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Introducing Engineering Concepts Into The Early Algebra Classroom

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Conference

2003 Annual Conference

Location

Nashville, Tennessee

Publication Date

June 22, 2003

Start Date

June 22, 2003

End Date

June 25, 2003

ISSN

2153-5965

Conference Session

Mathematics in the Transition

Page Count

11

Page Numbers

8.774.1 - 8.774.11

Permanent URL

https://peer.asee.org/11467

Download Count

31

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Paper Authors

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Claudia Morrell

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Taryn Bayles

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Anne Spence

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Abstract
NOTE: The first page of text has been automatically extracted and included below in lieu of an abstract

Session 2665

Introducing Engineering Concepts into the Early Algebra Classroom

Anne Spence, Taryn Bayles, Claudia Morrell

University of Maryland – Baltimore County Baltimore, Maryland

INTRODUCTION

The Introduction to Engineering through Mathematics project seeks to provide algebra students with a link between mathematics and engineering. While most students see the application of algebra to determining how many apples can be purchased at the store with the money in their pocket, they are often unaware that the same types of mathematics can be applied to determine the speed at which an aircraft needs to fly in order to stay aloft. By making these connections for the students, the program seeks to make students aware and excited about the field of engineering. Unfortunately, most students will not be exposed to the field of engineering unless they are involved in an upper level physics or technology class. Since algebra is a required course in many states, this presents a most inviting field in which to plant the seeds of engineering. While algebra provides an opportunity to plant the seed of engineering in all students, it seems logical that this same seed can be encouraged to grow through engineering examples in geometry, trigonometry, and other upper level mathematics courses.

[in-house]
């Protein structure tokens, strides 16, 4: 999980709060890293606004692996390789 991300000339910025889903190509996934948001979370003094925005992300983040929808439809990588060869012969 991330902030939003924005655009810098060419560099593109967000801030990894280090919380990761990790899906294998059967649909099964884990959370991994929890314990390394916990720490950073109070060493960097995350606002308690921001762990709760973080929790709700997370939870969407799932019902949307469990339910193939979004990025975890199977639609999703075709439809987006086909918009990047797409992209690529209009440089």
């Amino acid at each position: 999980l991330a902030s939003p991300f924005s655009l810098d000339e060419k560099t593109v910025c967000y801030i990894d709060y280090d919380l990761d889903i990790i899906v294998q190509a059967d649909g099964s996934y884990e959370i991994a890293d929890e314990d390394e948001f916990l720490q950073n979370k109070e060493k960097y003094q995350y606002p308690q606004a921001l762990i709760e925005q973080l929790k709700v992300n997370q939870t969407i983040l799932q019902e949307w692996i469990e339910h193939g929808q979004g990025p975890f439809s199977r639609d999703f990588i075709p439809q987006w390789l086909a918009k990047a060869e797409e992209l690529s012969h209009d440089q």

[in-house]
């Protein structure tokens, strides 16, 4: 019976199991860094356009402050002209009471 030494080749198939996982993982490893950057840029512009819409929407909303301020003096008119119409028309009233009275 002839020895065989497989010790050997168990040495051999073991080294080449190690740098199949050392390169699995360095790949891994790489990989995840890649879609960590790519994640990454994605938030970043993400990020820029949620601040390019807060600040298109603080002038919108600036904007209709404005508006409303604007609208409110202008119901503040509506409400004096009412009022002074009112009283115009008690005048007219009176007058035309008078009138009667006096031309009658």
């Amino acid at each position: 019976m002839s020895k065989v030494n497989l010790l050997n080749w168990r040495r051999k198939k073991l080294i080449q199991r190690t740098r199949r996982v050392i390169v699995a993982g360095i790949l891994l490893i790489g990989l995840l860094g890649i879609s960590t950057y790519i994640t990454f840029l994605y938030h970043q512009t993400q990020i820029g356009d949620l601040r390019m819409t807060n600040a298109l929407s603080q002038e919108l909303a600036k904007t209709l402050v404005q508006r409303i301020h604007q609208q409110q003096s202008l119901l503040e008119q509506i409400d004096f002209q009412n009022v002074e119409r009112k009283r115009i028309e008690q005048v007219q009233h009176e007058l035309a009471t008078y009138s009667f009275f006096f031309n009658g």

The goal of this project, sponsored by the National Science Foundation, is to increase student enrollment and student diversity in college engineering programs throughout the state of Maryland and, potentially, throughout the country. The program incorporates five objectives in order to attain this goal: (1) develop CD curriculum kits that target different fields of engineering (chemical, electrical, civil, and mechanical) that can be used in both middle and high school algebra classes; (2) provide a summer workshop for in-service mathematics teachers and undergraduate engineering Teaching Fellows; (3) develop an undergraduate engineering Teaching Fellows program to provide hands-on instructional classroom support for middle and high school algebra teachers to help them integrate the CD curricula into their courses; (4) maintain student interest in engineering at schools through the development and institutionalization of an after-school engineering program that culminates in a series of collaborative and competitive activities; and (5) increase the involvement of females and other underrepresented groups in engineering by providing female and minority engineering role models in the classroom and developing curricula that encourage interest and participation by all groups. This paper presents preliminary results of the development of the fluid mechanics and electricity CDs.

“Proceedings of the 2003 American Society for Engineering Education Annual Conference & Exposition Copyright© 2003, American Society for Engineering Education”

Morrell, C., & Bayles, T., & Spence, A. (2003, June), Introducing Engineering Concepts Into The Early Algebra Classroom Paper presented at 2003 Annual Conference, Nashville, Tennessee. https://peer.asee.org/11467

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